Rebuilding Place in the Urban Space

"A community’s physical form, rather than its land uses, is its most intrinsic and enduring characteristic." [Katz, EPA] This blog focuses on place and placemaking and all that makes it work--historic preservation, urban design, transportation, asset-based community development, arts & cultural development, commercial district revitalization, tourism & destination development, and quality of life advocacy--along with doses of civic engagement and good governance watchdogging.

Tuesday, November 05, 2013

More election stuff I neglected to mention

1. R.T. Rybak is not running for re-election of Mayor in Minneapolis and 35 people are running to replace him (AP story, "35 Candidates Vie to Be Next Minneapolis Mayor").  How is that possible?

The city has instituted ranked choice voting, and instead of having a primary, they have one election with all the candidates up.  They also have a low filing fee--$20--and presumably relatively low signature-petition requirements.   From the article:
Under ranked choice, if no candidate exceeds 50 percent of first-choice votes, that triggers a series of automatic runoffs in which lower-ranked candidates are eliminated and second and third choices are redistributed to remaining candidates' totals.
2.  A white guy, Mike Duggan, is the leading candidate to win election as the next Mayor of Detroit.  See "The race to become Detroit's next mayor" from the Washington Post and "Mike Duggan leads Benny Napoleon in Detroit race for mayor, poll" from the Detroit Free Press.

3.  On the New York State ballot is a constitutional amendment recommending casino expansion.  The NYT columnist Ross Douthat, a conservative, thinks that casino expansion is a race to the bottom.  From "Pot and Jackpots":
“In the Northeast and mid-Atlantic states,” a report from the Institute for American Values noted this year, “nearly every adult now lives within a short drive of a casino.” And after this Tuesday, that drive may get considerably shorter, because New York voters are expected to ratify a constitutional amendment allowing up to seven more casinos in the state.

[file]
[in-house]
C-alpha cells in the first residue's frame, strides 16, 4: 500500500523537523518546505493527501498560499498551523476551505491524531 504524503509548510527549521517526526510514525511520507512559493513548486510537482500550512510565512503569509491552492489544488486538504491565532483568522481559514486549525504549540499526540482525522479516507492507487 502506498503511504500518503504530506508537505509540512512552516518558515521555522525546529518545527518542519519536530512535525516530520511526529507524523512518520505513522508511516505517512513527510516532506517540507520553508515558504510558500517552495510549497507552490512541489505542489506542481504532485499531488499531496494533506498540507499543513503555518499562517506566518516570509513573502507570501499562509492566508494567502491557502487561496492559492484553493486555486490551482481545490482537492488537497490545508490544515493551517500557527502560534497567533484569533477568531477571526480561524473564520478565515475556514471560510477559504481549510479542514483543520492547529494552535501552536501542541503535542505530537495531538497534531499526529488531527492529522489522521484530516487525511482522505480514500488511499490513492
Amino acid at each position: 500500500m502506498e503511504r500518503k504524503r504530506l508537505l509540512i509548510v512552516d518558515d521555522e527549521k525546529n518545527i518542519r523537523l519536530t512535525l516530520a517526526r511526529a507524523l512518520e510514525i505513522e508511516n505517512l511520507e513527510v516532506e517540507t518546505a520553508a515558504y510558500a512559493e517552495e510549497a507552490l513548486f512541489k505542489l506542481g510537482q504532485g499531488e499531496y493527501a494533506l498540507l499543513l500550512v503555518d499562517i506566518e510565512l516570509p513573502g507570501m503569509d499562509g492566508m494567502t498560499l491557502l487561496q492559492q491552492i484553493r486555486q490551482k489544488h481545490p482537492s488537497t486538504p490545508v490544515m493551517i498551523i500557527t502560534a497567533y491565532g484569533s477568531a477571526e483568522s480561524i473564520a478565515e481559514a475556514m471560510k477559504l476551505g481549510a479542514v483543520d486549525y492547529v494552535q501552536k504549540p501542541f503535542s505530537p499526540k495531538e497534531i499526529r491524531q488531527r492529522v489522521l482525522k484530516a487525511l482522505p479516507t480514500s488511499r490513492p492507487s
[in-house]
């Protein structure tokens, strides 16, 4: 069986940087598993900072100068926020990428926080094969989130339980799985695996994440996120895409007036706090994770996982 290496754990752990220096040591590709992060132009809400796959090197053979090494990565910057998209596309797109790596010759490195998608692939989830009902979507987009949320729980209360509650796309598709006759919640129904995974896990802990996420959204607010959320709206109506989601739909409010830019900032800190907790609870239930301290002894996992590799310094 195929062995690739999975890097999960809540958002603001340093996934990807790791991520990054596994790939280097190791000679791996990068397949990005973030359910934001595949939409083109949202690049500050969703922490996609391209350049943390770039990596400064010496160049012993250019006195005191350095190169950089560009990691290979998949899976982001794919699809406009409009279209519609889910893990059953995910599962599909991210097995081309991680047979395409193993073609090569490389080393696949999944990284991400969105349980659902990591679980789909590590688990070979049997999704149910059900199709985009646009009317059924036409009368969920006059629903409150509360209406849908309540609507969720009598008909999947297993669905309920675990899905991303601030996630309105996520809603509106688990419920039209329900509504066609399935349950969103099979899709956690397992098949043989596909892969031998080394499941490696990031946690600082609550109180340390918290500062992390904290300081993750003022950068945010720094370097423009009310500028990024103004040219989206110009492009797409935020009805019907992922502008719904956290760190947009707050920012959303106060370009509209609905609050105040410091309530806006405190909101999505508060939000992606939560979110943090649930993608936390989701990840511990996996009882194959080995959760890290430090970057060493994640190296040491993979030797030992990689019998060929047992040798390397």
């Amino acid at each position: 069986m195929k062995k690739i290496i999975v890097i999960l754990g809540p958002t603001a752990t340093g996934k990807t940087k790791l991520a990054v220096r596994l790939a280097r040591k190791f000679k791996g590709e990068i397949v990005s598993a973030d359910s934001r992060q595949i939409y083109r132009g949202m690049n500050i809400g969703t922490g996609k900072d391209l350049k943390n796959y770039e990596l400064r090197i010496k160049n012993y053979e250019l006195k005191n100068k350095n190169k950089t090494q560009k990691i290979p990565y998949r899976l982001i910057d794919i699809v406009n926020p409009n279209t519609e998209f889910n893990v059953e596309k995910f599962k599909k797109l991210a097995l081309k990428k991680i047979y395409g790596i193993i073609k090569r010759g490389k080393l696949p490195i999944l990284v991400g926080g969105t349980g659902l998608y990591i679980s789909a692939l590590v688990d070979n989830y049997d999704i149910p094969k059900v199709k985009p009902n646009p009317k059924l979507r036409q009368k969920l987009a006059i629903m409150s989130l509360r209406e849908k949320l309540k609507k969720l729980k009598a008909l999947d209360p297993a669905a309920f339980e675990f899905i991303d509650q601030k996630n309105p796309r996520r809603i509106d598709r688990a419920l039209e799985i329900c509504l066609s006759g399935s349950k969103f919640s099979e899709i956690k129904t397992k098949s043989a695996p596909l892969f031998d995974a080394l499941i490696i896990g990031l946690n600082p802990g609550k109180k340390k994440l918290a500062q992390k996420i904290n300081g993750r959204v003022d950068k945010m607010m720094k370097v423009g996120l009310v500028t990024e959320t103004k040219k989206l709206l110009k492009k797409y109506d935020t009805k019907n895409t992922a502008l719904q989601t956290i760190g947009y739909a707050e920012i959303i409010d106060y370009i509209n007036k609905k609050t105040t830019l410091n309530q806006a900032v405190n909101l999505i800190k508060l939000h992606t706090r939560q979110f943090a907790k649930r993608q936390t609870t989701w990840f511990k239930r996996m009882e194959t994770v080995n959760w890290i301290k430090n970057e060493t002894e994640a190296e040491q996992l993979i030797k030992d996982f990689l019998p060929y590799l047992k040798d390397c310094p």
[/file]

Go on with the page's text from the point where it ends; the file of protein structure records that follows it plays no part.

... in the case of casinos, whose consequences for the common good are straightforwardly disastrous. As the Institute for American Values report points out, the alliance of state governments and gambling interests is essentially exploitative, and the tax revenue casinos supply comes at the expense of long-term social welfare. Casinos tend to lower property values and weaken social capital in the places where they’re planted, they’re more likely to extract dollars from distressed communities than to spur economic development, and their presence is a disaster for the reckless and the addiction-prone. 
While reading, I was struck by the work of University of Michigan political scientist Ronald Inglehart, on "post-industrial" political behavior and attitudes and their relevance, these days, to the US.  It's too bad I never took his class.  He focused on studying Europe at the time, although a cross-national study carries on the work.  

4.  In my discussion of "the tea party" and Republicans, I should have mentioned New Jersey.  The Tea Party movement hasn't been strong in that state, although Pennsylvania, which adjoins New Jersey, has a strong conservative bent and is the home of former Republican presidential candidate Rick Santorum, Christie, a Republican maintains strong support from Democrats and Independents for his "fix government" pragmatic approach.

5.  The National Journal has a good article, "A How-To Guide to Blowing Up the Constitution," about why the US Constitution no longer works all that well for operating government.  The people quoted tend to favor a more parliamentary type system, which one house is stronger than the other in the legislative branch, room for more than two parties and coalition government, and how the winner of the House gets the presidency/prime ministership.

6.  Depending on the nature of the conservative aims toward government--either support of less government vs. support of no government--maybe the "Republican" party will have to break up, and the possibility of coalition government in the House would have to be considered.

7.  Apparently in Montreal, election day was this past Sunday.  Municipal government there has been roiled over pay-to-play elections and the most recently elected mayor resigned.  His appointed replacement resigned too, over similar problems.  The Liberal Party-affiliated candidate, Denis Corderre, won ("Coderre wins Montreal mayoral election," Toronto Globe and Mail), turnout was low ("Low voter turnout in Montreal election," Global TV News), and Projet Montreal, the more left party controls three boroughs and 22 seats on the 65-seat City Council ("Projet Montréal poised to form opposition, sweep three boroughs," Montreal Gazette).

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